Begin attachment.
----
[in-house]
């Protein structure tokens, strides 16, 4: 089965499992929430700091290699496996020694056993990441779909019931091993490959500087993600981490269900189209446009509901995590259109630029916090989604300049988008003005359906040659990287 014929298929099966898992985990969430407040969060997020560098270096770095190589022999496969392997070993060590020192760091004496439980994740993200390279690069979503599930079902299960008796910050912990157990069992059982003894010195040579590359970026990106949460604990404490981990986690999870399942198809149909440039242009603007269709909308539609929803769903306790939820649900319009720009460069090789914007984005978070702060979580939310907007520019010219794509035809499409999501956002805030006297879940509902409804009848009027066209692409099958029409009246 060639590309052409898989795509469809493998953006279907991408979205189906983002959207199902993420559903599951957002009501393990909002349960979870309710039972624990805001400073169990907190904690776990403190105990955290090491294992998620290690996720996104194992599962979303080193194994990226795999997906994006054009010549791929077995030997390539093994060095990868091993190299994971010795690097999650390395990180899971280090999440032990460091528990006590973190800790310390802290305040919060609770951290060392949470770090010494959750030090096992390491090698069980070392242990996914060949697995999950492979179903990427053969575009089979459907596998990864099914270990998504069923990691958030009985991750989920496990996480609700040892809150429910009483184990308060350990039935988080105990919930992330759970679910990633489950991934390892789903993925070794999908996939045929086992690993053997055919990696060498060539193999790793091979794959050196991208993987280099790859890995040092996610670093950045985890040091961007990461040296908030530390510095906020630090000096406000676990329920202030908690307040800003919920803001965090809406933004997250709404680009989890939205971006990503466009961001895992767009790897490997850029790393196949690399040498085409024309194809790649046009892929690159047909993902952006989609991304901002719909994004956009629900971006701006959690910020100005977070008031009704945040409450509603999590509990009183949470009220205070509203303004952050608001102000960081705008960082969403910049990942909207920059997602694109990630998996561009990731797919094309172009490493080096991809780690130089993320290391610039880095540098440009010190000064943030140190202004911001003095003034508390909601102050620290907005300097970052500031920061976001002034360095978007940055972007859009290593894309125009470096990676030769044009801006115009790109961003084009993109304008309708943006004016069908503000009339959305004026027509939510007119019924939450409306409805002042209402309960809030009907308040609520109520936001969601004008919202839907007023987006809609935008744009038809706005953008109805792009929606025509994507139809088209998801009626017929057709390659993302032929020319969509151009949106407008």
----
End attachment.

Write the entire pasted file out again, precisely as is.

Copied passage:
[in-house]
């Protein structure tokens, strides 16, 4: 089965499992929430700091290699496996020694056993990441779909019931091993490959500087993600981490269900189209446009509901995590259109630029916090989604300049988008003005359906040659990287 014929298929099966898992985990969430407040969060997020560098270096770095190589022999496969392997070993060590020192760091004496439980994740993200390279690069979503599930079902299960008796910050912990157990069992059982003894010195040579590359970026990106949460604990404490981990986690999870399942198809149909440039242009603007269709909308539609929803769903306790939820649900319009720009460069090789914007984005978070702060979580939310907007520019010219794509035809499409999501956002805030006297879940509902409804009848009027066209692409099958029409009246 060639590309052409898989795509469809493998953006279907991408979205189906983002959207199902993420559903599951957002009501393990909002349960979870309710039972624990805001400073169990907190904690776990403190105990955290090491294992998620290690996720996104194992599962979303080193194994990226795999997906994006054009010549791929077995030997390539093994060095990868091993190299994971010795690097999650390395990180899971280090999440032990460091528990006590973190800790310390802290305040919060609770951290060392949470770090010494959750030090096992390491090698069980070392242990996914060949697995999950492979179903990427053969575009089979459907596998990864099914270990998504069923990691958030009985991750989920496990996480609700040892809150429910009483184990308060350990039935988080105990919930992330759970679910990633489950991934390892789903993925070794999908996939045929086992690993053997055919990696060498060539193999790793091979794959050196991208993987280099790859890995040092996610670093950045985890040091961007990461040296908030530390510095906020630090000096406000676990329920202030908690307040800003919920803001965090809406933004997250709404680009989890939205971006990503466009961001895992767009790897490997850029790393196949690399040498085409024309194809790649046009892929690159047909993902952006989609991304901002719909994004956009629900971006701006959690910020100005977070008031009704945040409450509603999590509990009183949470009220205070509203303004952050608001102000960081705008960082969403910049990942909207920059997602694109990630998996561009990731797919094309172009490493080096991809780690130089993320290391610039880095540098440009010190000064943030140190202004911001003095003034508390909601102050620290907005300097970052500031920061976001002034360095978007940055972007859009290593894309125009470096990676030769044009801006115009790109961003084009993109304008309708943006004016069908503000009339959305004026027509939510007119019924939450409306409805002042209402309960809030009907308040609520109520936001969601004008919202839907007023987006809609935008744009038809706005953008109805792009929606025509994507139809088209998801009626017929057709390659993302032929020319969509151009949106407008």